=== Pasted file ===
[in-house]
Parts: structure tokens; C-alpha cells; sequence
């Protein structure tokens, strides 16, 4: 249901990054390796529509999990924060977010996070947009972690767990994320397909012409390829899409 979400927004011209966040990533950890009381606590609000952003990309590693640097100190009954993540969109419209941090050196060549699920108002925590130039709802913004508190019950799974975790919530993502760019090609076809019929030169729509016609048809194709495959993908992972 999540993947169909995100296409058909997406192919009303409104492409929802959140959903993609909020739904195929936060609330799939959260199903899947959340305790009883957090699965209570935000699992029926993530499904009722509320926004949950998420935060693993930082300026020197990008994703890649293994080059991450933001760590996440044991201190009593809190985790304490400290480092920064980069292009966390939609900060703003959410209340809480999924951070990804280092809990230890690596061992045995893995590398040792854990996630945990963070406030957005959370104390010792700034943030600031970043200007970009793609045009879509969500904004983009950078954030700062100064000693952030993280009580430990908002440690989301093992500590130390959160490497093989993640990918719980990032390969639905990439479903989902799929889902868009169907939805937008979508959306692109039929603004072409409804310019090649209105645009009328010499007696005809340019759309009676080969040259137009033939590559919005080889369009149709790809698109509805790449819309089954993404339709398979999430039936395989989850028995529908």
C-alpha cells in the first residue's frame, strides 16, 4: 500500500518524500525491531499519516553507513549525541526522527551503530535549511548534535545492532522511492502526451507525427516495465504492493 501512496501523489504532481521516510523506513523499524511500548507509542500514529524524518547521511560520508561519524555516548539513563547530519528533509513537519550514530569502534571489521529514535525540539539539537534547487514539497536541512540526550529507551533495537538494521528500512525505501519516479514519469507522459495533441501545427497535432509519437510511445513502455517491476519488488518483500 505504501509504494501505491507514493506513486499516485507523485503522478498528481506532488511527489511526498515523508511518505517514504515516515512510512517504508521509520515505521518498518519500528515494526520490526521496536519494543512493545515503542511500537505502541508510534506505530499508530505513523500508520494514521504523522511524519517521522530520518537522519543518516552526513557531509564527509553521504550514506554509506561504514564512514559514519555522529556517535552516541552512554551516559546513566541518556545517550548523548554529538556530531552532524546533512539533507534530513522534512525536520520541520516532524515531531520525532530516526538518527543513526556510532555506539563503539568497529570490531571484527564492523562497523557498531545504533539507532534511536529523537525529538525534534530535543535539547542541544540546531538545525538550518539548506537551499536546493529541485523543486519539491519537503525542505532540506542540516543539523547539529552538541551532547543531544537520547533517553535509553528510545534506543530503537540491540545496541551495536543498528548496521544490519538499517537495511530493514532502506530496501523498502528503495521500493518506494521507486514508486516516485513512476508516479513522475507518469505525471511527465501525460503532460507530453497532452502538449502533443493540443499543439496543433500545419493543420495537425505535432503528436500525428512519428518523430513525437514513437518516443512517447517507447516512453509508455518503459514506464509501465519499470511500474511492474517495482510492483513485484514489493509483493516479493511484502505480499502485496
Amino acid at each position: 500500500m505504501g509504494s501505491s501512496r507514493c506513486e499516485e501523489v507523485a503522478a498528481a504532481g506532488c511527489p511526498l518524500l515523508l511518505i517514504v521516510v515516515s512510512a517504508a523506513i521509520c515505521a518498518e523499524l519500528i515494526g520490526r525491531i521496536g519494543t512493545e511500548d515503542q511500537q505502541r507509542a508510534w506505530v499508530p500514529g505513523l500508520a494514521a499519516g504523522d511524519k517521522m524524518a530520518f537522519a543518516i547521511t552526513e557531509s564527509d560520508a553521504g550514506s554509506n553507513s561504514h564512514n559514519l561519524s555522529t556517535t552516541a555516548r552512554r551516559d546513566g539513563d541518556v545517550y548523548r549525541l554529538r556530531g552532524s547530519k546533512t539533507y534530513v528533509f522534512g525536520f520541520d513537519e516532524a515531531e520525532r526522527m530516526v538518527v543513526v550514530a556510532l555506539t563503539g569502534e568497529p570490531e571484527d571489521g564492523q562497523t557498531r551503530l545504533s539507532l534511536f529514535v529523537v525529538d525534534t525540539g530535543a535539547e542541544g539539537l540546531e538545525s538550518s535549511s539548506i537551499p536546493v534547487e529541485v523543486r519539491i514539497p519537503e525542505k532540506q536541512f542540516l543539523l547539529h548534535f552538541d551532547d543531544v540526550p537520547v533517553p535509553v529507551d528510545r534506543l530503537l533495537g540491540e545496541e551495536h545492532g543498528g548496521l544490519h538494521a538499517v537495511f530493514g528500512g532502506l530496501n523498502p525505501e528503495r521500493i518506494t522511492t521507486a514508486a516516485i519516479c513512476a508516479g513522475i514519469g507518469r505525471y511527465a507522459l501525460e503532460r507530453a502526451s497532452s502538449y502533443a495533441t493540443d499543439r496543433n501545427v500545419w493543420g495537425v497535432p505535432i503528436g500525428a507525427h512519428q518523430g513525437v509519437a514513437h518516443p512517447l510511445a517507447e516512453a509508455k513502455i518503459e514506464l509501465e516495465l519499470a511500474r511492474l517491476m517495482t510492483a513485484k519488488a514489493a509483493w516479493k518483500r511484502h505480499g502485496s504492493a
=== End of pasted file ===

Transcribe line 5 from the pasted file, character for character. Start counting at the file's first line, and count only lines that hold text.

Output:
Amino acid at each position: 500500500m505504501g509504494s501505491s501512496r507514493c506513486e499516485e501523489v507523485a503522478a498528481a504532481g506532488c511527489p511526498l518524500l515523508l511518505i517514504v521516510v515516515s512510512a517504508a523506513i521509520c515505521a518498518e523499524l519500528i515494526g520490526r525491531i521496536g519494543t512493545e511500548d515503542q511500537q505502541r507509542a508510534w506505530v499508530p500514529g505513523l500508520a494514521a499519516g504523522d511524519k517521522m524524518a530520518f537522519a543518516i547521511t552526513e557531509s564527509d560520508a553521504g550514506s554509506n553507513s561504514h564512514n559514519l561519524s555522529t556517535t552516541a555516548r552512554r551516559d546513566g539513563d541518556v545517550y548523548r549525541l554529538r556530531g552532524s547530519k546533512t539533507y534530513v528533509f522534512g525536520f520541520d513537519e516532524a515531531e520525532r526522527m530516526v538518527v543513526v550514530a556510532l555506539t563503539g569502534e568497529p570490531e571484527d571489521g564492523q562497523t557498531r551503530l545504533s539507532l534511536f529514535v529523537v525529538d525534534t525540539g530535543a535539547e542541544g539539537l540546531e538545525s538550518s535549511s539548506i537551499p536546493v534547487e529541485v523543486r519539491i514539497p519537503e525542505k532540506q536541512f542540516l543539523l547539529h548534535f552538541d551532547d543531544v540526550p537520547v533517553p535509553v529507551d528510545r534506543l530503537l533495537g540491540e545496541e551495536h545492532g543498528g548496521l544490519h538494521a538499517v537495511f530493514g528500512g532502506l530496501n523498502p525505501e528503495r521500493i518506494t522511492t521507486a514508486a516516485i519516479c513512476a508516479g513522475i514519469g507518469r505525471y511527465a507522459l501525460e503532460r507530453a502526451s497532452s502538449y502533443a495533441t493540443d499543439r496543433n501545427v500545419w493543420g495537425v497535432p505535432i503528436g500525428a507525427h512519428q518523430g513525437v509519437a514513437h518516443p512517447l510511445a517507447e516512453a509508455k513502455i518503459e514506464l509501465e516495465l519499470a511500474r511492474l517491476m517495482t510492483a513485484k519488488a514489493a509483493w516479493k518483500r511484502h505480499g502485496s504492493a